Wonder Valley Hike led by Katy Hart
19-20 March 2016

Report and photos by Katy Hart
[CLICK ON PHOTOS TO VIEW FULLSIZE - or view pics in accompanying SIMPLEVIEWER Presentation]

Myself, Keith and Margaret Ashton, Rohan Holmes and two guest hikers, Joanna and Paul Barker met around 8h30 at the office of Injisuthi, bags packed and ready to enjoy a weekend of perfect weather overnighting in Wonder Valley Cave.

We set off with the sun already blazing down upon us, and so frequent short stops for a sip of water were a must. We all did well to slog it up the path and were most grateful to reach the cool forested Van Heyningan’s pass some kilometres later. The downside of course being the steep climb over slippery moss covered rocks and mulched up leaves. Having had two brief stops to refill our water bottles and wet our hair, a further stop was necessary near the top of the pass for the less fit to recharge batteries and up their sugar levels. Admittedly this gave us all a boost to the top where we sat in the shade for a good long rest and our lunch.

After lunch, we set off again along the open veld path, gently climbing, which made for some less strenuous hiking, and soon the chatter started (now having some spare breathe on us). At the highest point of our hike, we stopped just long enough for a photo shoot of the beautiful peaks Champagne Castle, Cathkin Peak, Monks Cowl, Sterkhorn, the Turret, the Amphlett and Intunja. A short downhill to the cave where bags were dumped, and shoes quickly removed. After a brief rest we all (bar Joanna who had already set out her bed for a nap) headed off to the pool for a swim to cool down and get water. Although definitely ‘fresh’ it was a great relief to soak our weary feet and drop our temperatures back to an acceptable level. Rohan, in his excitement to dive in, managed to lose his prescription glasses without realising it until he got out and noticed he couldn’t see too well. Confused, he decided he must have left them back at the cave, where we all headed back to get comfortable. No glasses at the cave and so we were certain they were lying at the depth of the pool.

As Keith and myself were feeling restless we opted to leave the others relaxing at the cave and go explore our surroundings. Eager to go back for a second look for his glasses, Rohan joined us. Instead of taking the path down to the pool, we turned up and around the mountain, making our own path across gulleys to the next two mountains. Rohan pointed out a hill shaped like a loaf of bread which I deemed a good hill to summit, and so Keith led us to the top, myself excitedly and Rohan I think somewhat reluctantly! It did afford us breathtaking views and a different vantage point of our surroundings, including three little waterfalls all in a row which can’t be seen from below. I insisted Keith take photos as evidence of us having been there before dropping a bit lower to explore the ‘Wonder Valley Annexe’ cave. A bit rocky in places and very damp, but definitely able to sleep a few people comfortably.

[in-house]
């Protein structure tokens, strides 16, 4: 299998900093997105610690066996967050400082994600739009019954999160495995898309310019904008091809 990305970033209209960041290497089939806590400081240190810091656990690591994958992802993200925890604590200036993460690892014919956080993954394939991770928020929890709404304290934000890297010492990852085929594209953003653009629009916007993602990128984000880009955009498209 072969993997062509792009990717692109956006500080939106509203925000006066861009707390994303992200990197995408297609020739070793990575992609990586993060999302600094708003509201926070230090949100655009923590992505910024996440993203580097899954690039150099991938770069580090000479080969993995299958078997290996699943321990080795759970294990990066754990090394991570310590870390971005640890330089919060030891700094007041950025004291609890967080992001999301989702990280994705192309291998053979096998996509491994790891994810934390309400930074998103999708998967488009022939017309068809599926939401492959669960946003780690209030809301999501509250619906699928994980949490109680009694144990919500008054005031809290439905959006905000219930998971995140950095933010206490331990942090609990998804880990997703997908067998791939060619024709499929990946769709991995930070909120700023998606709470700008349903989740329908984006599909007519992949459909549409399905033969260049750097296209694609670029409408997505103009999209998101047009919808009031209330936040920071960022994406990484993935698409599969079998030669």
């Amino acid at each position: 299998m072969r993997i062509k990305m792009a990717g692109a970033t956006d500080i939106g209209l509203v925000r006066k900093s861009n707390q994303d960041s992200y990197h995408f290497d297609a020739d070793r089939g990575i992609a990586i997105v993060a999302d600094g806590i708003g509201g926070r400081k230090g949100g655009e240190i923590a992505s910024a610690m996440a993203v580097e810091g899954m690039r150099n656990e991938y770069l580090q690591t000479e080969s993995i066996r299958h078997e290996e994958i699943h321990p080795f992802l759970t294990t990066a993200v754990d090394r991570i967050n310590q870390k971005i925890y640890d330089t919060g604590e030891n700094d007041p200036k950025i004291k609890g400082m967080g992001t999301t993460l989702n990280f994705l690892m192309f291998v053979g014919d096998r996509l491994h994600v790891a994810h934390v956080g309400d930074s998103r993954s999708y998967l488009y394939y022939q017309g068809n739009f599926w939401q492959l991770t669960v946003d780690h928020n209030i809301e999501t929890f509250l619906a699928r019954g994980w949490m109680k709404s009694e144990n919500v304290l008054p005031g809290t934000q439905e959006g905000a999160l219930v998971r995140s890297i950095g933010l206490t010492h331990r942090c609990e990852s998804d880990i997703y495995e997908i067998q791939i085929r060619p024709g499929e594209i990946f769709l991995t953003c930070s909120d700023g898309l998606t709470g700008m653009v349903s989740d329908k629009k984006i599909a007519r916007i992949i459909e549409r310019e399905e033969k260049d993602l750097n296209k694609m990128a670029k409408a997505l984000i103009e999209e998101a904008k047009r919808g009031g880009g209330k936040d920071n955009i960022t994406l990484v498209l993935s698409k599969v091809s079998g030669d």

From there we dropped right back down to the river and pool in a last ditch attempt for Rohan to regain his eyesight. Keith looked on amused and snapping pics while both Rohan and I treaded carefully from rock to rock squinting in the clear water for his tortoise shell frames (could they not have been gold I cursed as I slipped and sent up a muddy cloud of silt!). The de-spectacled Rohan, now partially frozen, sighed with defeat and retreated to the warm grassy banks. As I was still enjoying the coolness of the pool, I figured I may as well just circle it whilst gripping any objects with my toes in the wan hope of finding them. Lo and behold, three sticks later out comes a pair of tortoise shell spectacles still in fine shape with not a scratch! Very chuffed, we headed back to the cave for supper and for me a celebratory glass of wine (or two). [Ed.- Keiths' report has all the photos of the spectacle search]

It was whilst sipping on my 2nd glass that I nearly set my sleeping bag alight having knocked over my gas cooker. Unfortunately in the case of danger, I don’t have the fight or flight reflex – mine is more of a fright and freeze kind of thing, but luckily Paul came to my rescue and I was left with only a sizeable hole in my ground sheet. Phew, maybe only half a glass of the red stuff next time, or a cooker that sits on the ground as opposed to wobbling atop three unsteady thin metal arms.

Anyway, it was a day of adventure, and quite a pleasure to slip into our sleeping bags for a good night’s rest (not so good for those who couldn’t sleep through the snores and grunts and purring of the others).

In the morning we tidied up, packed our bags, and set off back home the way we’d come. Although it feels somewhat treacherous heading down Van Heyningens, no ankles were twisted and we all arrived safely back at the cars in good spirits.

Wonderful group of hikers, excellent weather, and overall a super weekend.